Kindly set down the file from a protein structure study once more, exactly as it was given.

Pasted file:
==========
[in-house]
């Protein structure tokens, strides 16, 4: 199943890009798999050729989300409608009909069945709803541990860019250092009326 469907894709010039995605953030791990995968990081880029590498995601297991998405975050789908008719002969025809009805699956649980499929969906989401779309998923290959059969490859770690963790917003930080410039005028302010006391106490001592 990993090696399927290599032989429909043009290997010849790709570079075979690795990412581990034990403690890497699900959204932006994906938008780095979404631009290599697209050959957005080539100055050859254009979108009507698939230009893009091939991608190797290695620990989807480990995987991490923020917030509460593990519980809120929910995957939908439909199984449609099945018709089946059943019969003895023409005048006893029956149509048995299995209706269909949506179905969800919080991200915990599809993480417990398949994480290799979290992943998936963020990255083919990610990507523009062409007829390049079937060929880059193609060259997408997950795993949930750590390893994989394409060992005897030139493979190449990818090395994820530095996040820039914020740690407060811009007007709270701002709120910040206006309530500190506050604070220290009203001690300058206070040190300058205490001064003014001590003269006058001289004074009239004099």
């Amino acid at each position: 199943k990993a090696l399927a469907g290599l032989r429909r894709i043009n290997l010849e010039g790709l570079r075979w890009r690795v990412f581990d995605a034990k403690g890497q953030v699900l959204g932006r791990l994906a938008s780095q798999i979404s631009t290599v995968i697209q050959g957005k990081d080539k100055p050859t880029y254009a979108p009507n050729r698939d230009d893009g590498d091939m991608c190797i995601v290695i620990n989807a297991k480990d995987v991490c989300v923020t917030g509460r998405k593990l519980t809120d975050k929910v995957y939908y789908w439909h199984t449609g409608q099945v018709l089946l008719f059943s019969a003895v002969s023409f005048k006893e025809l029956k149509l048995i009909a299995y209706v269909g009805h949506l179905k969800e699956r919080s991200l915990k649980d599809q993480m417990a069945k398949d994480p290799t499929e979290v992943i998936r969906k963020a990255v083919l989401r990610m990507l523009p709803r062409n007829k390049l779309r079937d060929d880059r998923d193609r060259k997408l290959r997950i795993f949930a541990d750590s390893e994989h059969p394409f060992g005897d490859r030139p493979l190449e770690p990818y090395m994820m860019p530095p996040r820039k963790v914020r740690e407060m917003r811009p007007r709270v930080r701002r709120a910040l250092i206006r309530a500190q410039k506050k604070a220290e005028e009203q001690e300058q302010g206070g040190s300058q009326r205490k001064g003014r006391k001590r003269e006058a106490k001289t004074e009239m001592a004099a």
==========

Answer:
[in-house]
């Protein structure tokens, strides 16, 4: 199943890009798999050729989300409608009909069945709803541990860019250092009326 469907894709010039995605953030791990995968990081880029590498995601297991998405975050789908008719002969025809009805699956649980499929969906989401779309998923290959059969490859770690963790917003930080410039005028302010006391106490001592 990993090696399927290599032989429909043009290997010849790709570079075979690795990412581990034990403690890497699900959204932006994906938008780095979404631009290599697209050959957005080539100055050859254009979108009507698939230009893009091939991608190797290695620990989807480990995987991490923020917030509460593990519980809120929910995957939908439909199984449609099945018709089946059943019969003895023409005048006893029956149509048995299995209706269909949506179905969800919080991200915990599809993480417990398949994480290799979290992943998936963020990255083919990610990507523009062409007829390049079937060929880059193609060259997408997950795993949930750590390893994989394409060992005897030139493979190449990818090395994820530095996040820039914020740690407060811009007007709270701002709120910040206006309530500190506050604070220290009203001690300058206070040190300058205490001064003014001590003269006058001289004074009239004099």
């Amino acid at each position: 199943k990993a090696l399927a469907g290599l032989r429909r894709i043009n290997l010849e010039g790709l570079r075979w890009r690795v990412f581990d995605a034990k403690g890497q953030v699900l959204g932006r791990l994906a938008s780095q798999i979404s631009t290599v995968i697209q050959g957005k990081d080539k100055p050859t880029y254009a979108p009507n050729r698939d230009d893009g590498d091939m991608c190797i995601v290695i620990n989807a297991k480990d995987v991490c989300v923020t917030g509460r998405k593990l519980t809120d975050k929910v995957y939908y789908w439909h199984t449609g409608q099945v018709l089946l008719f059943s019969a003895v002969s023409f005048k006893e025809l029956k149509l048995i009909a299995y209706v269909g009805h949506l179905k969800e699956r919080s991200l915990k649980d599809q993480m417990a069945k398949d994480p290799t499929e979290v992943i998936r969906k963020a990255v083919l989401r990610m990507l523009p709803r062409n007829k390049l779309r079937d060929d880059r998923d193609r060259k997408l290959r997950i795993f949930a541990d750590s390893e994989h059969p394409f060992g005897d490859r030139p493979l190449e770690p990818y090395m994820m860019p530095p996040r820039k963790v914020r740690e407060m917003r811009p007007r709270v930080r701002r709120a910040l250092i206006r309530a500190q410039k506050k604070a220290e005028e009203q001690e300058q302010g206070g040190s300058q009326r205490k001064g003014r006391k001590r003269e006058a106490k001289t004074e009239m001592a004099a």